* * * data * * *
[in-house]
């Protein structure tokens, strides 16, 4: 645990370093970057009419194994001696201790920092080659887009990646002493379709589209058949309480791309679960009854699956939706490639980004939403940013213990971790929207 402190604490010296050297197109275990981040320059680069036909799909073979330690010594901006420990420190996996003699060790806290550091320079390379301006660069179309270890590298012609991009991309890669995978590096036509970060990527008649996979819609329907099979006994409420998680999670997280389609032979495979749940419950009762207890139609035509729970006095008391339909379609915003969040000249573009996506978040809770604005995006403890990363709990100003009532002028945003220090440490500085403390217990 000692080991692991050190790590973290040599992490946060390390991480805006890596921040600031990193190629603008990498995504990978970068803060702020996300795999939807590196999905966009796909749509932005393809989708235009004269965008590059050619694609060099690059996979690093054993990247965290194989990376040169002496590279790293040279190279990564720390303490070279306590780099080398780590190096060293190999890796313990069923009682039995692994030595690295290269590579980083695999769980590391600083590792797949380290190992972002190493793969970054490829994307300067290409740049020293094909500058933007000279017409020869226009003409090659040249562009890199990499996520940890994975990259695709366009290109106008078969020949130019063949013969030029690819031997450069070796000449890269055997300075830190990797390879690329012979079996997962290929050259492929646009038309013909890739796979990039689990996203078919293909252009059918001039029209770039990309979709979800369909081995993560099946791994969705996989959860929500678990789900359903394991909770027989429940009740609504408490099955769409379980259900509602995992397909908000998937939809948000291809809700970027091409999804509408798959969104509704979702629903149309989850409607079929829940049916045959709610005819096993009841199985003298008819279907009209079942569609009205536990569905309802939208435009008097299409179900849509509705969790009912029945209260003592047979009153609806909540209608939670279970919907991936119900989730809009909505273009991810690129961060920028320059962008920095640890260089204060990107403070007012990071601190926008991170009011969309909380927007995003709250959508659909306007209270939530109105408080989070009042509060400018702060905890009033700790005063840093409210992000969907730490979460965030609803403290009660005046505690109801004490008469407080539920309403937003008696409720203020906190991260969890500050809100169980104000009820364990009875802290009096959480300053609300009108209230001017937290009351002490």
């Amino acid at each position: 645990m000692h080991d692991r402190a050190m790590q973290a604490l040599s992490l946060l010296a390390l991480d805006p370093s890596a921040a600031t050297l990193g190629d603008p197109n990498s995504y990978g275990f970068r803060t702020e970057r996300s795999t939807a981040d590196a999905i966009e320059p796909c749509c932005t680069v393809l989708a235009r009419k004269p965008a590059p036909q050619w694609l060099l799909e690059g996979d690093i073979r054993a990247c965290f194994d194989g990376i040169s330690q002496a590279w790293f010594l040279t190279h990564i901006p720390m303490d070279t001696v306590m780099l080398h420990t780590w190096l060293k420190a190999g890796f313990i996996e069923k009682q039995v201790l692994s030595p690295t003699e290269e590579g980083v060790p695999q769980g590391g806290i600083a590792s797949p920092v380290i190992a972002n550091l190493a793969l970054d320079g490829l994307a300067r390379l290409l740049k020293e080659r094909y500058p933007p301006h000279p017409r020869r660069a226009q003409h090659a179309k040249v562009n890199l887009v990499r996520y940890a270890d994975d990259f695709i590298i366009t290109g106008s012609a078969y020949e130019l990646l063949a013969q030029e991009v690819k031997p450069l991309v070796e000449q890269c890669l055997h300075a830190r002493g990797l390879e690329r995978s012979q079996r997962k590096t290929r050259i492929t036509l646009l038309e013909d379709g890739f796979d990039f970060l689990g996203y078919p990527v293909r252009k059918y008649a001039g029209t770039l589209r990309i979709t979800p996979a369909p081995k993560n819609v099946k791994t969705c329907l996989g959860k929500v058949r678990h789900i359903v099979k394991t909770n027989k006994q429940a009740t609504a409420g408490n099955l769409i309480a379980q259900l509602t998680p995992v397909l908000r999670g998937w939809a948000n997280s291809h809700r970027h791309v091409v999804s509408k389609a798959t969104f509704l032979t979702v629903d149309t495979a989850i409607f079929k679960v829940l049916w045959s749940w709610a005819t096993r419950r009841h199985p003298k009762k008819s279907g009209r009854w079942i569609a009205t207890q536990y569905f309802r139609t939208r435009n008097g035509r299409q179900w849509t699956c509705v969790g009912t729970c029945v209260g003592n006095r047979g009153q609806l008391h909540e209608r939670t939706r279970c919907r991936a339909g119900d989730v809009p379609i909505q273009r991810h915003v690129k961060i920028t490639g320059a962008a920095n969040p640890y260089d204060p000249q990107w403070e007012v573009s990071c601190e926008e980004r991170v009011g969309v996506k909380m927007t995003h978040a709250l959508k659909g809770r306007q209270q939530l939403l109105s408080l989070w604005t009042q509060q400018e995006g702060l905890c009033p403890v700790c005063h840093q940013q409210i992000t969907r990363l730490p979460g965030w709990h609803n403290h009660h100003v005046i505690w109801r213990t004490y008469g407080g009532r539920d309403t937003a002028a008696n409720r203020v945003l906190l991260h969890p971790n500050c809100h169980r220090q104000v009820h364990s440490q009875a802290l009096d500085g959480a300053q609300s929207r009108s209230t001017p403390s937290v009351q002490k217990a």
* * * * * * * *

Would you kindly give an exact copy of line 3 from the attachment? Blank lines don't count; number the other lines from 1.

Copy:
């Amino acid at each position: 645990m000692h080991d692991r402190a050190m790590q973290a604490l040599s992490l946060l010296a390390l991480d805006p370093s890596a921040a600031t050297l990193g190629d603008p197109n990498s995504y990978g275990f970068r803060t702020e970057r996300s795999t939807a981040d590196a999905i966009e320059p796909c749509c932005t680069v393809l989708a235009r009419k004269p965008a590059p036909q050619w694609l060099l799909e690059g996979d690093i073979r054993a990247c965290f194994d194989g990376i040169s330690q002496a590279w790293f010594l040279t190279h990564i901006p720390m303490d070279t001696v306590m780099l080398h420990t780590w190096l060293k420190a190999g890796f313990i996996e069923k009682q039995v201790l692994s030595p690295t003699e290269e590579g980083v060790p695999q769980g590391g806290i600083a590792s797949p920092v380290i190992a972002n550091l190493a793969l970054d320079g490829l994307a300067r390379l290409l740049k020293e080659r094909y500058p933007p301006h000279p017409r020869r660069a226009q003409h090659a179309k040249v562009n890199l887009v990499r996520y940890a270890d994975d990259f695709i590298i366009t290109g106008s012609a078969y020949e130019l990646l063949a013969q030029e991009v690819k031997p450069l991309v070796e000449q890269c890669l055997h300075a830190r002493g990797l390879e690329r995978s012979q079996r997962k590096t290929r050259i492929t036509l646009l038309e013909d379709g890739f796979d990039f970060l689990g996203y078919p990527v293909r252009k059918y008649a001039g029209t770039l589209r990309i979709t979800p996979a369909p081995k993560n819609v099946k791994t969705c329907l996989g959860k929500v058949r678990h789900i359903v099979k394991t909770n027989k006994q429940a009740t609504a409420g408490n099955l769409i309480a379980q259900l509602t998680p995992v397909l908000r999670g998937w939809a948000n997280s291809h809700r970027h791309v091409v999804s509408k389609a798959t969104f509704l032979t979702v629903d149309t495979a989850i409607f079929k679960v829940l049916w045959s749940w709610a005819t096993r419950r009841h199985p003298k009762k008819s279907g009209r009854w079942i569609a009205t207890q536990y569905f309802r139609t939208r435009n008097g035509r299409q179900w849509t699956c509705v969790g009912t729970c029945v209260g003592n006095r047979g009153q609806l008391h909540e209608r939670t939706r279970c919907r991936a339909g119900d989730v809009p379609i909505q273009r991810h915003v690129k961060i920028t490639g320059a962008a920095n969040p640890y260089d204060p000249q990107w403070e007012v573009s990071c601190e926008e980004r991170v009011g969309v996506k909380m927007t995003h978040a709250l959508k659909g809770r306007q209270q939530l939403l109105s408080l989070w604005t009042q509060q400018e995006g702060l905890c009033p403890v700790c005063h840093q940013q409210i992000t969907r990363l730490p979460g965030w709990h609803n403290h009660h100003v005046i505690w109801r213990t004490y008469g407080g009532r539920d309403t937003a002028a008696n409720r203020v945003l906190l991260h969890p971790n500050c809100h169980r220090q104000v009820h364990s440490q009875a802290l009096d500085g959480a300053q609300s929207r009108s209230t001017p403390s937290v009351q002490k217990a």